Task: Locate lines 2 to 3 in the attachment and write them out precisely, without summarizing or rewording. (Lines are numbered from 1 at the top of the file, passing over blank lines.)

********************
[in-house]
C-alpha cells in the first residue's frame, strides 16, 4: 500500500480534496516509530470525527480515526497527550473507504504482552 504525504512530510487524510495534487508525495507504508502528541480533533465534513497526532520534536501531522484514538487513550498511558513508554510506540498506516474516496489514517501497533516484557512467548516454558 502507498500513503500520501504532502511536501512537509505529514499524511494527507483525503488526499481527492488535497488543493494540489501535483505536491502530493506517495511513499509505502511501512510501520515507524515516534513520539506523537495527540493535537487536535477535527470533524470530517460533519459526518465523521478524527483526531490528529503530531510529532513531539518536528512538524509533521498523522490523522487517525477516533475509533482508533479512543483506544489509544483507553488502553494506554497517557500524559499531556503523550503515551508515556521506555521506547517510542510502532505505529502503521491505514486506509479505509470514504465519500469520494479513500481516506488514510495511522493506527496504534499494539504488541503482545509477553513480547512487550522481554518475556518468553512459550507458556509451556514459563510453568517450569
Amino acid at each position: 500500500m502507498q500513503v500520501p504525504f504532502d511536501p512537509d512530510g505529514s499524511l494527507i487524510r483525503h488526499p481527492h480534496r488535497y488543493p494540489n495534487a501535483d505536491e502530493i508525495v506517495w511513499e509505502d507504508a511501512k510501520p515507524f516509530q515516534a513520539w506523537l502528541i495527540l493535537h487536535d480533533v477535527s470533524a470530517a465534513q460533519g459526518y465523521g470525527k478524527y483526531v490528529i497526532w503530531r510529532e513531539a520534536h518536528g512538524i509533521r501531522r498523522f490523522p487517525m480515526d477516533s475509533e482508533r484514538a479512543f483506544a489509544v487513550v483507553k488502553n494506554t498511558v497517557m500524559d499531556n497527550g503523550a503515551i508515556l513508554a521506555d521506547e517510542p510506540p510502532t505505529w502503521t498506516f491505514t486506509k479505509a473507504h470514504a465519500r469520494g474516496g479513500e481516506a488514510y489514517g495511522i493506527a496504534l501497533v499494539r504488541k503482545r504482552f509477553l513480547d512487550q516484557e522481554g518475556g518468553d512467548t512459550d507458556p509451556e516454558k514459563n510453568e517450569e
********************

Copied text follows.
C-alpha cells in the first residue's frame, strides 16, 4: 500500500480534496516509530470525527480515526497527550473507504504482552 504525504512530510487524510495534487508525495507504508502528541480533533465534513497526532520534536501531522484514538487513550498511558513508554510506540498506516474516496489514517501497533516484557512467548516454558 502507498500513503500520501504532502511536501512537509505529514499524511494527507483525503488526499481527492488535497488543493494540489501535483505536491502530493506517495511513499509505502511501512510501520515507524515516534513520539506523537495527540493535537487536535477535527470533524470530517460533519459526518465523521478524527483526531490528529503530531510529532513531539518536528512538524509533521498523522490523522487517525477516533475509533482508533479512543483506544489509544483507553488502553494506554497517557500524559499531556503523550503515551508515556521506555521506547517510542510502532505505529502503521491505514486506509479505509470514504465519500469520494479513500481516506488514510495511522493506527496504534499494539504488541503482545509477553513480547512487550522481554518475556518468553512459550507458556509451556514459563510453568517450569
Amino acid at each position: 500500500m502507498q500513503v500520501p504525504f504532502d511536501p512537509d512530510g505529514s499524511l494527507i487524510r483525503h488526499p481527492h480534496r488535497y488543493p494540489n495534487a501535483d505536491e502530493i508525495v506517495w511513499e509505502d507504508a511501512k510501520p515507524f516509530q515516534a513520539w506523537l502528541i495527540l493535537h487536535d480533533v477535527s470533524a470530517a465534513q460533519g459526518y465523521g470525527k478524527y483526531v490528529i497526532w503530531r510529532e513531539a520534536h518536528g512538524i509533521r501531522r498523522f490523522p487517525m480515526d477516533s475509533e482508533r484514538a479512543f483506544a489509544v487513550v483507553k488502553n494506554t498511558v497517557m500524559d499531556n497527550g503523550a503515551i508515556l513508554a521506555d521506547e517510542p510506540p510502532t505505529w502503521t498506516f491505514t486506509k479505509a473507504h470514504a465519500r469520494g474516496g479513500e481516506a488514510y489514517g495511522i493506527a496504534l501497533v499494539r504488541k503482545r504482552f509477553l513480547d512487550q516484557e522481554g518475556g518468553d512467548t512459550d507458556p509451556e516454558k514459563n510453568e517450569e